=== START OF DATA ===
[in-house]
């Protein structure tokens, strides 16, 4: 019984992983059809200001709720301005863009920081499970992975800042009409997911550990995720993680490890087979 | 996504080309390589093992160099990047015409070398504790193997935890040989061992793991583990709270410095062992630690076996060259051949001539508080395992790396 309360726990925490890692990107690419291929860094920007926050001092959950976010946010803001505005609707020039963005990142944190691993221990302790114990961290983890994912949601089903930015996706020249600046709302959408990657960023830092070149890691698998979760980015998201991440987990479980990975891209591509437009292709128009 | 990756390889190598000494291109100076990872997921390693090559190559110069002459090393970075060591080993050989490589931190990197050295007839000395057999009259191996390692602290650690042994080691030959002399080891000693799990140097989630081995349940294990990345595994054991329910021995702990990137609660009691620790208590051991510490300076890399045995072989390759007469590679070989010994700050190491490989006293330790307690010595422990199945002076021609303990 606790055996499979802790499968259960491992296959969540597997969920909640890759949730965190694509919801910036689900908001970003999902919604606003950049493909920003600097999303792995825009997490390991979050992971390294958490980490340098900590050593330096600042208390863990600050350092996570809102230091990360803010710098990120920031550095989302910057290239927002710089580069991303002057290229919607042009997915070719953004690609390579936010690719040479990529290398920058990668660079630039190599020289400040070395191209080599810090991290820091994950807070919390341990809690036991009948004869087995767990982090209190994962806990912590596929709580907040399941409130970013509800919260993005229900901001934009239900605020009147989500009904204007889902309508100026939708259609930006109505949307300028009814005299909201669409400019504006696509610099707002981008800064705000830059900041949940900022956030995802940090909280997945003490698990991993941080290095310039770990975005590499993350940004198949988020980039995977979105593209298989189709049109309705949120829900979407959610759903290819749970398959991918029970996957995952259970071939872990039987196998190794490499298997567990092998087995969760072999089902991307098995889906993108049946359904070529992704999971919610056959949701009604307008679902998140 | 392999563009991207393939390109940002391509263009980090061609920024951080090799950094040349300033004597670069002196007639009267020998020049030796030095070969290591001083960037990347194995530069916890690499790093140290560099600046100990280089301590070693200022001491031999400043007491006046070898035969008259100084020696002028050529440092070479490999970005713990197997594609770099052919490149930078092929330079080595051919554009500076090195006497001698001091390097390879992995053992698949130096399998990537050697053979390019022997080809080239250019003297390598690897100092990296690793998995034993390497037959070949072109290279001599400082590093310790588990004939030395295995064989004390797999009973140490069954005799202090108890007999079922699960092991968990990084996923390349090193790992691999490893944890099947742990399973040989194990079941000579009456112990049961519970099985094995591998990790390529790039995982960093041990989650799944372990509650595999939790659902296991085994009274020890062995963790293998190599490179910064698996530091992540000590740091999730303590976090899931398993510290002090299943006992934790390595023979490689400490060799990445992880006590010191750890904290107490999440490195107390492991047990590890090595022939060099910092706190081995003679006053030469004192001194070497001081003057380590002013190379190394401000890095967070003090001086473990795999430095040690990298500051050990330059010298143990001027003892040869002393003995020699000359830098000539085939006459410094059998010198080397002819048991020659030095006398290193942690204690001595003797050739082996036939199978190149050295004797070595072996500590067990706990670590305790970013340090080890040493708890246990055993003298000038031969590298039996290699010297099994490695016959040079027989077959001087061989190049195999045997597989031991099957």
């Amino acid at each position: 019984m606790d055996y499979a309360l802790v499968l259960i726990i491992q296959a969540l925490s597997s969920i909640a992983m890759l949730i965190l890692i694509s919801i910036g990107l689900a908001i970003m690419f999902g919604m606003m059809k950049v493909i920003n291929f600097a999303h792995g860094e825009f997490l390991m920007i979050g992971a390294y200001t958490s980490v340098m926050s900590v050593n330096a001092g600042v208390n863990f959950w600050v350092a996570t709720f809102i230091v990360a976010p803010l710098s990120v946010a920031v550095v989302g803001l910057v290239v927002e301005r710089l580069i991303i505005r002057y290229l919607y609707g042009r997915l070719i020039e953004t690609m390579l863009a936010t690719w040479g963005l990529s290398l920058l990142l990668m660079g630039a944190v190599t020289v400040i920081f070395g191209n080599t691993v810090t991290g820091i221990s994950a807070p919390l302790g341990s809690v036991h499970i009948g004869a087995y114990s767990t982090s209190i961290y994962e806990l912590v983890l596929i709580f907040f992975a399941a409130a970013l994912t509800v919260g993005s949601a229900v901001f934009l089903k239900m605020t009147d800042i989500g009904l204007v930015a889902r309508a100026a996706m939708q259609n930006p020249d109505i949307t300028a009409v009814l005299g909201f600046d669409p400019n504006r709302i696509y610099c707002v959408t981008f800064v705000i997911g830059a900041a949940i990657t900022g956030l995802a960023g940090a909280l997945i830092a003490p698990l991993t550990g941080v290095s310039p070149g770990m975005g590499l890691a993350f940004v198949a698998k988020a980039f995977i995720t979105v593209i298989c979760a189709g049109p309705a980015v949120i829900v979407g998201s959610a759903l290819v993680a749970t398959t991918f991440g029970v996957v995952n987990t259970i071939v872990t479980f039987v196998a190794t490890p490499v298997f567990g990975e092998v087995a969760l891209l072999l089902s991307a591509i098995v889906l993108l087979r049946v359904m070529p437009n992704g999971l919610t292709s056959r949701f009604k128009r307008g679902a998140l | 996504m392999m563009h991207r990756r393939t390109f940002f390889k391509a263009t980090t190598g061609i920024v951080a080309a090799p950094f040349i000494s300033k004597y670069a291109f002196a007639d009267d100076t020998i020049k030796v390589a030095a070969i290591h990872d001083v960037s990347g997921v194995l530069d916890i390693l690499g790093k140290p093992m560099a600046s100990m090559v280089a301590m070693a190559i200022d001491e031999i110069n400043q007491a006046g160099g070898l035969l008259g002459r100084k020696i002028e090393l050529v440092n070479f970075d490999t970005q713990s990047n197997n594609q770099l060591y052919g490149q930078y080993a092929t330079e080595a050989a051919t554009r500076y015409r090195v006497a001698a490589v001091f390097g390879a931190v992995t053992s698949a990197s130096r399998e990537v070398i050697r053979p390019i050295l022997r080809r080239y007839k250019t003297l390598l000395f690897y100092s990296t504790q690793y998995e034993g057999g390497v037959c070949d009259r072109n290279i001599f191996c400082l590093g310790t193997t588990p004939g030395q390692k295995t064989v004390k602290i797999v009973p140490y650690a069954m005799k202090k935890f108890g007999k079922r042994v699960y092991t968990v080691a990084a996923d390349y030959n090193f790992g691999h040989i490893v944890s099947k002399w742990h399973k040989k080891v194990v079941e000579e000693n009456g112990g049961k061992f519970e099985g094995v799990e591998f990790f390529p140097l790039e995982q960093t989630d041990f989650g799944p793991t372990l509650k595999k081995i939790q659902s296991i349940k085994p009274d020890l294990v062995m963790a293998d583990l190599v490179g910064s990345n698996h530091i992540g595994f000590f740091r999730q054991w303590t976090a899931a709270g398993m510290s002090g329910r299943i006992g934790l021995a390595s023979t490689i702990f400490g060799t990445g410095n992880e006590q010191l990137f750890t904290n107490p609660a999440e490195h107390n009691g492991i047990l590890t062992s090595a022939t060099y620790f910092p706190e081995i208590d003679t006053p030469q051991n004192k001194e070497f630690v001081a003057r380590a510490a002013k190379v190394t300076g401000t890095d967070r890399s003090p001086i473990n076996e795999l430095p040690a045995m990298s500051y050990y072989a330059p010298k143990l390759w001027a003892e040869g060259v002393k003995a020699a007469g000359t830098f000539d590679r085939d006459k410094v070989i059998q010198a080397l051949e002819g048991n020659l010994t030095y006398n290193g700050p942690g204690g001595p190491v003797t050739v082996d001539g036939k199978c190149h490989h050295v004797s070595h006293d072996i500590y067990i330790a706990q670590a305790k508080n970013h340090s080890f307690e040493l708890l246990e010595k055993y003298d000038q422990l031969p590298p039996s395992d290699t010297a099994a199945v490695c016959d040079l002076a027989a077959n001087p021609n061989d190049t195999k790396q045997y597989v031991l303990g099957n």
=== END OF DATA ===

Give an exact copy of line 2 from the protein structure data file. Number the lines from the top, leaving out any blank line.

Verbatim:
């Protein structure tokens, strides 16, 4: 019984992983059809200001709720301005863009920081499970992975800042009409997911550990995720993680490890087979 | 996504080309390589093992160099990047015409070398504790193997935890040989061992793991583990709270410095062992630690076996060259051949001539508080395992790396 309360726990925490890692990107690419291929860094920007926050001092959950976010946010803001505005609707020039963005990142944190691993221990302790114990961290983890994912949601089903930015996706020249600046709302959408990657960023830092070149890691698998979760980015998201991440987990479980990975891209591509437009292709128009 | 990756390889190598000494291109100076990872997921390693090559190559110069002459090393970075060591080993050989490589931190990197050295007839000395057999009259191996390692602290650690042994080691030959002399080891000693799990140097989630081995349940294990990345595994054991329910021995702990990137609660009691620790208590051991510490300076890399045995072989390759007469590679070989010994700050190491490989006293330790307690010595422990199945002076021609303990 606790055996499979802790499968259960491992296959969540597997969920909640890759949730965190694509919801910036689900908001970003999902919604606003950049493909920003600097999303792995825009997490390991979050992971390294958490980490340098900590050593330096600042208390863990600050350092996570809102230091990360803010710098990120920031550095989302910057290239927002710089580069991303002057290229919607042009997915070719953004690609390579936010690719040479990529290398920058990668660079630039190599020289400040070395191209080599810090991290820091994950807070919390341990809690036991009948004869087995767990982090209190994962806990912590596929709580907040399941409130970013509800919260993005229900901001934009239900605020009147989500009904204007889902309508100026939708259609930006109505949307300028009814005299909201669409400019504006696509610099707002981008800064705000830059900041949940900022956030995802940090909280997945003490698990991993941080290095310039770990975005590499993350940004198949988020980039995977979105593209298989189709049109309705949120829900979407959610759903290819749970398959991918029970996957995952259970071939872990039987196998190794490499298997567990092998087995969760072999089902991307098995889906993108049946359904070529992704999971919610056959949701009604307008679902998140 | 392999563009991207393939390109940002391509263009980090061609920024951080090799950094040349300033004597670069002196007639009267020998020049030796030095070969290591001083960037990347194995530069916890690499790093140290560099600046100990280089301590070693200022001491031999400043007491006046070898035969008259100084020696002028050529440092070479490999970005713990197997594609770099052919490149930078092929330079080595051919554009500076090195006497001698001091390097390879992995053992698949130096399998990537050697053979390019022997080809080239250019003297390598690897100092990296690793998995034993390497037959070949072109290279001599400082590093310790588990004939030395295995064989004390797999009973140490069954005799202090108890007999079922699960092991968990990084996923390349090193790992691999490893944890099947742990399973040989194990079941000579009456112990049961519970099985094995591998990790390529790039995982960093041990989650799944372990509650595999939790659902296991085994009274020890062995963790293998190599490179910064698996530091992540000590740091999730303590976090899931398993510290002090299943006992934790390595023979490689400490060799990445992880006590010191750890904290107490999440490195107390492991047990590890090595022939060099910092706190081995003679006053030469004192001194070497001081003057380590002013190379190394401000890095967070003090001086473990795999430095040690990298500051050990330059010298143990001027003892040869002393003995020699000359830098000539085939006459410094059998010198080397002819048991020659030095006398290193942690204690001595003797050739082996036939199978190149050295004797070595072996500590067990706990670590305790970013340090080890040493708890246990055993003298000038031969590298039996290699010297099994490695016959040079027989077959001087061989190049195999045997597989031991099957």